Do-it-yourself repair on irrigation valves
Having a home irrigation system for your landscaping is a great thing. No more dragging heavy hoses through your yard and struggling to water those hard to reach spots.
There are times where you will run into problems with your irrigation system, so here is a guide to troubleshoot some common problems with irrigation valves.
Valve Does Not Open: Check the irrigation controller to ensure that it is sending a 24 volt output to the valve. If there is not a 24 volt signal going to the valve then you have a controller problem. If the controller is sending a 24 volt signal, then go to the valve in question and check the voltage across the two wires connected to the valve solenoid. Most irrigation valve will open with as little as a 21 volt signal. If you are not getting power at the valve, then you probably have a cut wire somewhere between the valve and controller. If you have at least a 21 volt signal at the valve and it does not open then the most likely problem is the valve solenoid. Solenoids are easily replaced.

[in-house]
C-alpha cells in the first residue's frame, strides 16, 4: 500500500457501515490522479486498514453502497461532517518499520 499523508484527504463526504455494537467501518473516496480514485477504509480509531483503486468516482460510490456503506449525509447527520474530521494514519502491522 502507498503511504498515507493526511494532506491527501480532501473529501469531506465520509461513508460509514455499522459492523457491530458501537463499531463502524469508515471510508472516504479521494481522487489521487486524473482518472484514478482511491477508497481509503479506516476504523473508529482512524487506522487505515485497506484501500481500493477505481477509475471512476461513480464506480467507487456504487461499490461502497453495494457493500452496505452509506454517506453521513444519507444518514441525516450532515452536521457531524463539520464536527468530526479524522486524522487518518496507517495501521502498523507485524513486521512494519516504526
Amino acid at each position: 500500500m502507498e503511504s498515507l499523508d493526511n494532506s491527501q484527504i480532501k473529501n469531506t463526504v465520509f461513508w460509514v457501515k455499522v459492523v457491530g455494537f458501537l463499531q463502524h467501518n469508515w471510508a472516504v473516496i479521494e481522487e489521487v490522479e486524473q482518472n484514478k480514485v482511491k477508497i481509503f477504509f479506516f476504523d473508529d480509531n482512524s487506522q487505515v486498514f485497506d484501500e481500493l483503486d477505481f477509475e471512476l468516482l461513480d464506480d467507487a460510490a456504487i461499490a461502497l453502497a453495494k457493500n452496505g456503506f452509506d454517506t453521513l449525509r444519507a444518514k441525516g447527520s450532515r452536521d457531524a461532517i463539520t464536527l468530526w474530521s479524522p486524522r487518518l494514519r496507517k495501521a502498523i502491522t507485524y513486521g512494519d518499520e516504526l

Valve Does Not Close: The first thing to check is to make sure that the valve has not been opened manually. Next you will want to check for leaks around the solenoid or between the valve body and valve bonnet. If there are no leaks then turn off the water supply at the source and remove the solenoid and check for debris around the base. Also remove the valve cover (or bonnet) and inspect the diaphragm for damage from debris.
Water Continues to Seep Out of Sprinkler Head After System is Off: This may not be a valve problem. Take a look at the elevation changes in your yard. If the water is seeping out of the lowest sprinkler head on a zone, then it is most likely low head drainage. This problem can be fixed by installing a Seal-A-Matic (SAM) head at the lowest point on the zone. SAM heads have a built-in check valve that prevents low head drainage. If you have water seeping out of other sprinklers as well then there is probably debris under the valve diaphragm or the valve diaphragm is damaged.
Troubleshooting an irrigation valve problem can be a tedious task, but with a few basic tools and a little patience the problem can be detected and the repair easily made.